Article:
The Eagles were on the field at 7:30 a.m., and Sequoyah wasn’t far behind. Cherokee got to work in the late afternoon as did River Ridge, Woodstock and Creekview.
By the time the sun was setting, each of the coaches knew a little more about their teams, and all of the players were breathing a little harder.
Etowah coach Dave Svehla and his staff attempted to gauge the team’s readiness Wednesday night.
“We put our kids through a fitness challenge that was pretty demanding,” he said. “It was a lot of fun. A good team competition and a really good activity, but it was pretty rigorous. I wasn’t positive how they would show up at 7 o’clock (Thursday) morning. Overall, I was fairly happy with their work ethic.”
Cherokee coach Josh Shaw expressed a little disappointment with the level of enthusiasm at practice. Shaw said the players had been working hard all summer and encouraging each other.
He expected the same thing Thursday, but didn’t get it.
“The intensity can improve a bit,” Shaw said. “That was the one thing that was discouraging. That was something I told our guys after practice. I would have hoped that would have been there because it was there all summer.”
Still, Shaw was pleased.
River Ridge coach Robert Braucht said the first day of practice is as much for the coaches as the players.
“You have to make sure the practice schedule is right,” he said. “Then you start looking at personnel and if they are in the right place. I would say, 99 percent of it, we had the right schedule and have the kids in the right places. You just have to know that, when you put on the pads, everything changes. The way the body reacts to movements, the stance — everything changes.”
Braucht said what sets football apart from other sports is that when the players work out during the summer, they aren’t able to do it with their equipment. In other sports such as baseball, basketball or soccer, equipment doesn’t change from season to season.
“That creates a variable for these kids by rule,” Braucht said. “It hurts us compared to other sports that can practice with all their equipment.”
He also said he would review the film from Thursday’s practice before the players hit the field again today, so that he can make any needed adjustments.
“For the most part, we couldn’t be any more excited,” Braucht said. “They kids were pretty excited. They got after it pretty good.”
Svehla said the biggest part of seeing the players work out in pads is that it helped him see who the top players really are.
“A lot of players look good when they don’t have pads on,” he said. “It’s a matter of do you know your assignment and where to go and can you get there. But when you get in pads and there is someone trying to stop you, then we start to find out who the football players are.”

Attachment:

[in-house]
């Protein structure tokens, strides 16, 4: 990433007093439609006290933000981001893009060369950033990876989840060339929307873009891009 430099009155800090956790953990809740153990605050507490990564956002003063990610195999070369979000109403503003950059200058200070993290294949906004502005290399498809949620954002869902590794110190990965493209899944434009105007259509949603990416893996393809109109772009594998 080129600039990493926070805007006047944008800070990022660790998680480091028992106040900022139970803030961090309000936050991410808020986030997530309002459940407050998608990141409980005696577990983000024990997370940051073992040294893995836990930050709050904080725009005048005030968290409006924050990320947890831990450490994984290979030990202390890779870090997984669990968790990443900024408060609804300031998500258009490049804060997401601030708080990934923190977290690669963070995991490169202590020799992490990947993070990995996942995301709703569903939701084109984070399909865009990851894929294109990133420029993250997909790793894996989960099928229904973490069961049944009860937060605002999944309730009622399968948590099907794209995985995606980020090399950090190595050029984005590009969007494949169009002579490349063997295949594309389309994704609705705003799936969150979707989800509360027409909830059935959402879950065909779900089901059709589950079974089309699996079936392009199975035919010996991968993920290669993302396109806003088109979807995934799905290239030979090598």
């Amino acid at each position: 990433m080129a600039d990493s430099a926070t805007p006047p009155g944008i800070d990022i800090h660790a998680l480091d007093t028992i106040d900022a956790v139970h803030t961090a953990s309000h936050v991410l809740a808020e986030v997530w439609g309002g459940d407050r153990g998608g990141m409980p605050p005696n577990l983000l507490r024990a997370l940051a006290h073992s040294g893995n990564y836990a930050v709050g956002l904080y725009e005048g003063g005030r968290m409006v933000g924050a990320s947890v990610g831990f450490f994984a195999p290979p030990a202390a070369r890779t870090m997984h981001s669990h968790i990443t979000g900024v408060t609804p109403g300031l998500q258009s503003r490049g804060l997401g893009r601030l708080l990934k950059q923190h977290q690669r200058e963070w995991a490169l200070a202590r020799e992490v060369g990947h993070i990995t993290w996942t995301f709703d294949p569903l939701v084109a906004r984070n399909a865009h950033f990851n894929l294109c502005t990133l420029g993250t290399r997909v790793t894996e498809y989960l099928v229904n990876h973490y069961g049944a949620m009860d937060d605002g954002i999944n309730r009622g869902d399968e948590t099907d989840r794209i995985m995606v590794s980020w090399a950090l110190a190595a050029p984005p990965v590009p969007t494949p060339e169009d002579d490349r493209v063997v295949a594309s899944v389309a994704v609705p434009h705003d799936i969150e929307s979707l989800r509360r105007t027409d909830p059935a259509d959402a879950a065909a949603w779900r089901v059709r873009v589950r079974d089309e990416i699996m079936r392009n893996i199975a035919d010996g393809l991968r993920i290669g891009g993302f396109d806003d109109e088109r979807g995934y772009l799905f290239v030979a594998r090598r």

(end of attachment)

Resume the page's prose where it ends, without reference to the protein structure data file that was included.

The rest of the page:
Shaw and his staff tried to figure out if players were in the right spot during spring practice. So far, he feels most of the players are in the positions that suits them the best.
“Coming into (Thursday), we knew we might move a guy here or there, but were tried to solidify all of that in the spring when we could see how everyone looked in pads for the first time,” Shaw said.
In some ways, Creekview’s Terry Crowder echoed Shaw’s sentiment.
“For us, it was a continuation of the spring, which I thought went very well,” the Grizzlies’ first-year coach said. “The kids are very tough. We just have to hone everything up so that we can execute.”
Etowah’s players were excited about making contact, and to that end, Svehla opened practice with 25 minutes of hitting.
“They dig that,” Svehla said. “Kids that really love the game love the physical part of the game. It got them in a good mood to start practice.”
Because wearing pads adds both weight and heat to players’ bodies, each of the coaches take precautions to make sure their players aren’t overworked or overheated.
Shaw said the heat surprised his team.
“I think the heat and the humidity kind of snuck up on us a bit,” he said. “We have had a relatively cool month of July, and the heat and humidity popped out (Thursday), and I think it impacted us a bit.”
Crowder said he was happy to finally have some heat, so the players could finally experience it.
“We hadn’t had any high temperatures, so that was a challenge for them (Thursday),” Crowder said. “I think they showed some toughness. It was a very spirited practice. I was pleased.”
Rain fell at River Ridge during the first portion of practice, which helped keep the temperatures down for the players. Still, Braucht said they always take precautions with the players.
“We have water break built in and we never keep the water from the kids,” Braucht said. “We actually have the water out there for them in between plays. I’m a firm believer that a healthy kid is your best player. It doesn’t do us any good if they are dehydrated on the sidelines.”